crowley said:
    ErlendurK said:
    Apple doesn't use ARM cores.  They have a license of the instruction set that they use to develop their own cores, so technically they aren't ARM cores, but Apple cores that are using ARM instruction set.
    That's not a useful distinction; ARM aren't a manufacturer of any processors, so any processors that use the ARM instruction set are going to get called ARM cores for convenience.  Insisting that they be referred to as "Apple cores that are using ARM instruction set" is needlessly long winded pedantry.
    Nope. 

    ARM doesn’t manufacture processors, it licenses reference designs that manufacturers build upon. So that’s the basic design including the instruction set. Apple basically designs it’s own chips and uses the instruction set, which is why no one else can match them. 

    Article makes a good point though: the processor is just a small part of what’s happening here.  Folk seem to be worried that Apple can’t match Intel chips, but they’re not relying on just a basic ARM chip to do the work. 
    edited June 2020 williamlondoncommentzillaStrangeDayslolliverfastasleeptmayspock1234watto_cobraDetnator
  • Reply 25 of 123
    narwhal said:
    rain22 said:
    Mac users will be stuck using dumbed down iOS software for a long time I feel.  
    Here's news for you, Rain. Very few new apps are written for macOS (or Windows). Apps today are developed for the web, iOS and Android.

     @narwhal: It may look that way but ALOT more programs are X86/64 The rest of the world decided to settle on x86. See that console gaming industry. Most LOB (Line of business) is x86. Real gaming on the mac is dead. Steam will not run on new ARM macs. So all those games that people bought on steam will be worthless for those who own these new ARM macs. Also when it comes to programs, There is Photoshop for ipad which is what your ARM mac will run and then there is REAL Photoshop with all of the x86/64 plugins that people have made. I wonder if they will port their plugins to the new ARM photoshop. Will the ARM photoshop even run plugins. The same is true for office will you get ipad office on ARM or REAL office that you do now? Also this is after Apple throws you out in the cold by stripping roseta2  away from you as they did is mac OS 10.7 i believe. Lets also not forget that wonderful smooth transition from 32-64 bit only apps that nearly killed Steam on the mac. Also how nice will apple play with developers and users once they have hegemony. Apple silicon is the ultimate lock in. I can see apple using gatekeeper to make their platforms only use the mac app store. That means you new $899-$10,000 mac is a glorified locked in ipad with a keyboard and mouse. At least with intel macs you can run crossover to get older 32-bit versions of windows apps and wine. Will you get that on your ARM mac. Lets not forget this is the same company that will not let you change your default web browser, or maps app in iOS because they want total control of the user experience. I bet you this will be coming to a mac near you, in mac OS 11.3 or whatever they are going to call it. This is a sad day for the computing industry indeed, if the market falls for Apple and their lock in scam.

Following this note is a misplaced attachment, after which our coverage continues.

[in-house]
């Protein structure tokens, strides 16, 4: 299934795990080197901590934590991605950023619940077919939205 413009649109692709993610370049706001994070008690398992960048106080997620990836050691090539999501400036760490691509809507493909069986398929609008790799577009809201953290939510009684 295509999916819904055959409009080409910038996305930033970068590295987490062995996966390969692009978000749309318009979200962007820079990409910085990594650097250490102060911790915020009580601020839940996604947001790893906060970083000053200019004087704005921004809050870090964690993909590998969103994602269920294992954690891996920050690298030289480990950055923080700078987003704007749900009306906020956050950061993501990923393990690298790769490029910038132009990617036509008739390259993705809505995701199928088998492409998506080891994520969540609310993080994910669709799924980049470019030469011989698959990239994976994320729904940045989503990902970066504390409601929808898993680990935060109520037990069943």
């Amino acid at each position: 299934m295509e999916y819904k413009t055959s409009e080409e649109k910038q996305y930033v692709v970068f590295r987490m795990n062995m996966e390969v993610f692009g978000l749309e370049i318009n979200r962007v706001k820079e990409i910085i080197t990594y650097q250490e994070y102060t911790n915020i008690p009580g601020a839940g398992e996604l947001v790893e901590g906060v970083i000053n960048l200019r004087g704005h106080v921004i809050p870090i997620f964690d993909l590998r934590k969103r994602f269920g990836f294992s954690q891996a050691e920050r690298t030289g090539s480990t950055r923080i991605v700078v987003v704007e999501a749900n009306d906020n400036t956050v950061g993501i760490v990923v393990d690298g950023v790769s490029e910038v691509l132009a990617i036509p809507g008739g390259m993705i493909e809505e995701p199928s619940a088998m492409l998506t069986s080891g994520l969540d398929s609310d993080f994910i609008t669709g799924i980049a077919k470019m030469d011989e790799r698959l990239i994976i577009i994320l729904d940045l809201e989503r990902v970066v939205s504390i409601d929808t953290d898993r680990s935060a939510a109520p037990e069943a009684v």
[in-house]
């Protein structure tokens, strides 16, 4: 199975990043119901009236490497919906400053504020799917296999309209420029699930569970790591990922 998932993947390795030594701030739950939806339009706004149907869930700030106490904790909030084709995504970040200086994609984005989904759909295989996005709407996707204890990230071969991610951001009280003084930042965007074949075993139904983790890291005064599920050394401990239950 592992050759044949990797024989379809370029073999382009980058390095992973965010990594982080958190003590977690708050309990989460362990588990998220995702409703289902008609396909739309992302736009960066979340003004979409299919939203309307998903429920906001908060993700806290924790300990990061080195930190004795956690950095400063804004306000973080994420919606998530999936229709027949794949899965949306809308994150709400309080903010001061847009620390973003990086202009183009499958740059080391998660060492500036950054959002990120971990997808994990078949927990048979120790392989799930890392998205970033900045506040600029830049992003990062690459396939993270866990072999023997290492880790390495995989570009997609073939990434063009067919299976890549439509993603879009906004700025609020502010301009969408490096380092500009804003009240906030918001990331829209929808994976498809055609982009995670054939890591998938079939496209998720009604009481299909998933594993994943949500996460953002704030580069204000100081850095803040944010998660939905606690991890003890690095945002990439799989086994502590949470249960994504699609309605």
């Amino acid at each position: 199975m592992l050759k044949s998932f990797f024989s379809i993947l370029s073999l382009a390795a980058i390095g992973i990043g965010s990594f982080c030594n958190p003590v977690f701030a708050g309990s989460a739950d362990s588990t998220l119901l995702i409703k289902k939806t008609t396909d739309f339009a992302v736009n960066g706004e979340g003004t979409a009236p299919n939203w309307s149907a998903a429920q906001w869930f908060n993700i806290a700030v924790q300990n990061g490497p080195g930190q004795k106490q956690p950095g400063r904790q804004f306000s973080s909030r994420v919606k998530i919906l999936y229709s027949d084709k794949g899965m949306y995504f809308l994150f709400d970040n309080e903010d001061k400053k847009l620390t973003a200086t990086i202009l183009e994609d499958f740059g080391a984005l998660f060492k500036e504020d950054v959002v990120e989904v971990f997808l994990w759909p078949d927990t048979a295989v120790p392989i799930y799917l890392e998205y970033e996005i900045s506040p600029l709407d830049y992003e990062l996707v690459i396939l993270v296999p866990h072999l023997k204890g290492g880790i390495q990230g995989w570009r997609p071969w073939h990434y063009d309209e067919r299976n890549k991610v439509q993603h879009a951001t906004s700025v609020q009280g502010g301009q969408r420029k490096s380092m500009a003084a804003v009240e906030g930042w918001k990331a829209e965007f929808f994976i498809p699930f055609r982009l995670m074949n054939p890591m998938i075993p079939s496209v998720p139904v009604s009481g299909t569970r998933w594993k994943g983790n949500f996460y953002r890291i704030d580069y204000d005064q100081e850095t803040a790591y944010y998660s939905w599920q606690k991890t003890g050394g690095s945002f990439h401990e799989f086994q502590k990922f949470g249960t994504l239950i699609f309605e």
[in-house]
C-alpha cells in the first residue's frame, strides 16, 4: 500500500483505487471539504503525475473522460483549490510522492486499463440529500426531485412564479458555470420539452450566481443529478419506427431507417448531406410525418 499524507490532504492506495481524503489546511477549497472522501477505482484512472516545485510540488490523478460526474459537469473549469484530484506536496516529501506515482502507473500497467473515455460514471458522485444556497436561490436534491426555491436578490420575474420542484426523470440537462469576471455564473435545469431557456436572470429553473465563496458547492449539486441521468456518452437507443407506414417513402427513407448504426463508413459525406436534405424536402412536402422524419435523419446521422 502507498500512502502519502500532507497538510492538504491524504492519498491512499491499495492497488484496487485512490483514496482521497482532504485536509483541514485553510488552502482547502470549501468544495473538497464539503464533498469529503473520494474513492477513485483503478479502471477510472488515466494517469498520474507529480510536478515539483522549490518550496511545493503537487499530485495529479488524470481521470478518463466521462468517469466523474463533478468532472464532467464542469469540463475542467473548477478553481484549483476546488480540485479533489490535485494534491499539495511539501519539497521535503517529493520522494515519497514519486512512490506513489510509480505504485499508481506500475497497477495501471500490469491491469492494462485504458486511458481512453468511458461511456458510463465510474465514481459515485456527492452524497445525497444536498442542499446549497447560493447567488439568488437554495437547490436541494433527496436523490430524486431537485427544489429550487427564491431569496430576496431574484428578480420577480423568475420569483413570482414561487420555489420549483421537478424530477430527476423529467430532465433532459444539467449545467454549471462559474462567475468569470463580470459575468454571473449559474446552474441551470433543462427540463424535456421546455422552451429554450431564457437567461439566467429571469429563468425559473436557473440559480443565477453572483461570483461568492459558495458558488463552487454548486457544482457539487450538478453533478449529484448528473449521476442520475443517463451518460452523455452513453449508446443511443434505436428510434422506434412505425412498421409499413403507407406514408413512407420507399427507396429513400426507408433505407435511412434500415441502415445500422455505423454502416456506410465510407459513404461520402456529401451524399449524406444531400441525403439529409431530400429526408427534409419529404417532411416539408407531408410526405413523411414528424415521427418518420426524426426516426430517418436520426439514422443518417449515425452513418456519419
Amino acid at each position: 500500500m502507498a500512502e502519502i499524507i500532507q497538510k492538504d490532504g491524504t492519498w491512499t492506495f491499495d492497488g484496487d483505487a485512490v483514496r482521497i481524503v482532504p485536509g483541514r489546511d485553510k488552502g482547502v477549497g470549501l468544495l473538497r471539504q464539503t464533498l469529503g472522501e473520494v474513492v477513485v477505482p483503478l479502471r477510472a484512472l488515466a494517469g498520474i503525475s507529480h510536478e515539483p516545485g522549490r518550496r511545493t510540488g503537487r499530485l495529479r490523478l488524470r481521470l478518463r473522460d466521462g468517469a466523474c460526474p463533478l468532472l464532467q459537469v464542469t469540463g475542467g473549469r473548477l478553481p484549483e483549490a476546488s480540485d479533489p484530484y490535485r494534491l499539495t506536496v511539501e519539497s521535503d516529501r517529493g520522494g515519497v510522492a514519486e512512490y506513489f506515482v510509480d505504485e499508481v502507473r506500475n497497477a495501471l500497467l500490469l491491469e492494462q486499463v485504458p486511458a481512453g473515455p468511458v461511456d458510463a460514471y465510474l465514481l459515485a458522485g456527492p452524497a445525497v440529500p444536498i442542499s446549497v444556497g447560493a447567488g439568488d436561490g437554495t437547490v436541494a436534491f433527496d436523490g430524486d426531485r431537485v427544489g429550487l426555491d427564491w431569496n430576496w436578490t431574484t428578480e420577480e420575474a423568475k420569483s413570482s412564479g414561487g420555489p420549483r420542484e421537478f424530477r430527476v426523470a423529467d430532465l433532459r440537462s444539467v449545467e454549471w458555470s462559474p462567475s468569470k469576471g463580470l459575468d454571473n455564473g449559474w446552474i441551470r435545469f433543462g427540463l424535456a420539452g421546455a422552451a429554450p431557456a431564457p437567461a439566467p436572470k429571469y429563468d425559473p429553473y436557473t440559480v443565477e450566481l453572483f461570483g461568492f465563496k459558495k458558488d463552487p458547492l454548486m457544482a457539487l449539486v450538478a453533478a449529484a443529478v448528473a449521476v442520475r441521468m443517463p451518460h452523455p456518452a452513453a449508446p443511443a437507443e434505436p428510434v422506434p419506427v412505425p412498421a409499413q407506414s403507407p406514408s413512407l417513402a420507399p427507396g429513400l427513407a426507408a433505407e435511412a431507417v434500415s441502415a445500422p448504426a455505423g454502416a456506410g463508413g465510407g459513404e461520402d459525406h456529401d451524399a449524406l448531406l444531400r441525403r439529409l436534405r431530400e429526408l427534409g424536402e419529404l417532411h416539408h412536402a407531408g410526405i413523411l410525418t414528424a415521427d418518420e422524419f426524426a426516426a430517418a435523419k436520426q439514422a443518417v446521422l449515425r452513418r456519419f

williamlondonRiker
  • Reply 26 of 123
    hmlongcohmlongco Posts: 388member